The practice of ‘sitting the month’ related to existing ideas about balancing yin and yang. If the yin and yang are balanced in the body, one will not get sick. If they are out of balance, people tend to get ill more easily.

In spite of all the arguments online, the benefits of ‘sitting the month’ are evident for many Chinese women. As one of the new mothers shared: “I was totally against the idea of confinement in childbirth. But after 30 days, I did feel like it helped me recover and the constant headache which always bothered me before delivery is now gone.

Despite the rapid speed of China’s modernization, the long-history practice of ‘sitting the month’ remains popular and treasured. Although the radiant post delivery Kate Middleton fascinated Chinese netizens, it is unlikely that Chinese new mums will step out in their high heels after giving birth any time soon.

By Yiying Fan
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Image sources:
The World of Chinese
Huffington Post
Baidu

 

©2014 Whatsonweibo. All rights reserved. Do not reproduce our content without permission – you can contact us at info@whatsonweibo.com.

About the author: Yiying Fan is a world traveler and Chinese freelance writer from Shanghai.

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  1. Avatar

    onon

    September 9, 2015 at 7:42 am

    torture for the husband

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China Sex & Gender

Girls’ Charity Project Funds Boys Instead: Online Anger over ‘Spring Buds Program’

The ‘Spring Buds’ charity supposedly only focused on helping girls, but it turns out this is not the case.

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A charity fund that was supposedly dedicated to girls’ education in rural China has been found to fund the education of boys, triggering anger online.

The Chinese charity “Spring Buds Program” (春蕾计划), a project meant to advance girls’ education launched by the CCTF (China Children and Teenagers’ Fund 中国儿童少年基金) has come under fire for providing financial aid to schoolboys in China.

The “Spring Buds” project, which falls under the All-China Women’s Federation, has received the China Charity Award in the past for its efforts to promote girls’ education. The program was launched in 1989 to help girls in China’s impoverished rural areas to go to school, improve literacy rates among China’s young girls and women, and empower girls to strengthen their influence in their local communities.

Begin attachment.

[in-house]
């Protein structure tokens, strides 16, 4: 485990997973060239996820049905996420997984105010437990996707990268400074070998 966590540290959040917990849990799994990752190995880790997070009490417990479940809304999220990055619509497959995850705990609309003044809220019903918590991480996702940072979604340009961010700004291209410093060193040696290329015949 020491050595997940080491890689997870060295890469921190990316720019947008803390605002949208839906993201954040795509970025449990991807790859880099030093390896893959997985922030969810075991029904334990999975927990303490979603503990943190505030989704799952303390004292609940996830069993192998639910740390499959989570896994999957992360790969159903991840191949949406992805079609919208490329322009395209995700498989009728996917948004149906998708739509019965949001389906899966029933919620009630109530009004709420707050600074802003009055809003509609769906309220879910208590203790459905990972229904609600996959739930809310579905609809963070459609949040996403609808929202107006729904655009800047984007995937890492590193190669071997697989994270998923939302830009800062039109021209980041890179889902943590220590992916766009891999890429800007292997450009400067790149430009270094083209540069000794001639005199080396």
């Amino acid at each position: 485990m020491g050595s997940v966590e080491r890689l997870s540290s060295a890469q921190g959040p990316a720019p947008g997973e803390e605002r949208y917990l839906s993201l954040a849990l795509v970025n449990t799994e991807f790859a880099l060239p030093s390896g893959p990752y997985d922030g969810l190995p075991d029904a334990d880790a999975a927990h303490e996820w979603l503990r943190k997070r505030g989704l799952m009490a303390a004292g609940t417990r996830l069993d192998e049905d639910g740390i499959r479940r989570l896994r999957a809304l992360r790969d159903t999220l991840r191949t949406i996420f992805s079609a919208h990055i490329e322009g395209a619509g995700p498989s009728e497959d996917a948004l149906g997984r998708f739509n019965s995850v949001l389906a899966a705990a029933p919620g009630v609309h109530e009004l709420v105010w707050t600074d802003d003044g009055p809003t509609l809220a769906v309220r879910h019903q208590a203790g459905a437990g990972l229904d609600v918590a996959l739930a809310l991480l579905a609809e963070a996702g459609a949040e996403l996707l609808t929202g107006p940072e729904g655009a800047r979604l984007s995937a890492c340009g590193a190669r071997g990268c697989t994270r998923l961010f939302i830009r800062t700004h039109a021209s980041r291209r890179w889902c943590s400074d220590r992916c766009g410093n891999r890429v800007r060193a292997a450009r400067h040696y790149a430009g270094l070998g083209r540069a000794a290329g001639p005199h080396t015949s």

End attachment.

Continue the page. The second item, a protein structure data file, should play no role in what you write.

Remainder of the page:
This week, the charity’s focus has come under scrutiny after it became known that of the 1267 students receiving financial aid as part of one of ‘Spring Buds’ scholarship programs, there were 453 male students.

The topic triggered wider online discussions on Chinese social media on gender inequality in China.

Some commenters argued that boys, even in impoverished areas, are generally still better off than girls due to a persisting gender preference for boy children.

Weibo users also pointed out how there are multiple non-gender specific charity programs in China, and that ‘Spring Buds’ is one of the few focused on girls only – arguing that it should thus also really be assisting solely girls.

As the news about ‘Spring Buds’ coincided with this week’s launch of the Global Gender Gap Index report, some Weibo users also wondered why Chinese official media would quote this report and mention Japan’s worsening gender equality, while not mentioning anything about the status quo of gender equality in China.

The CCTF responded to the controversy via their official Weibo account on December 17th, stating that although its program was initially focused solely on girls, this year’s project funding was also allocated to impoverished male students who needed “urgent help.”

The organization further noted that they will be more transparent to charity donors in the future about how their funds are allocated.

Although the hashtag “Anger over Spring Bud Project Subsidizing School Boys” (#春蕾计划资助男生引质疑#) was used on social media by several Chinese media outlets to report the issue, the hashtag page is no longer accessible on Weibo at time of writing.

By Manya Koetse and Miranda Barnes
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Featured image photo by Ray Chan.

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China Celebs

“Living a Nightmare” – Chinese Beauty Guru Yuya Mika Shares Shocking Story of Domestic Abuse

Famous makeup artist Yuya Mika shared her story in a video that has since gone viral on Weibo.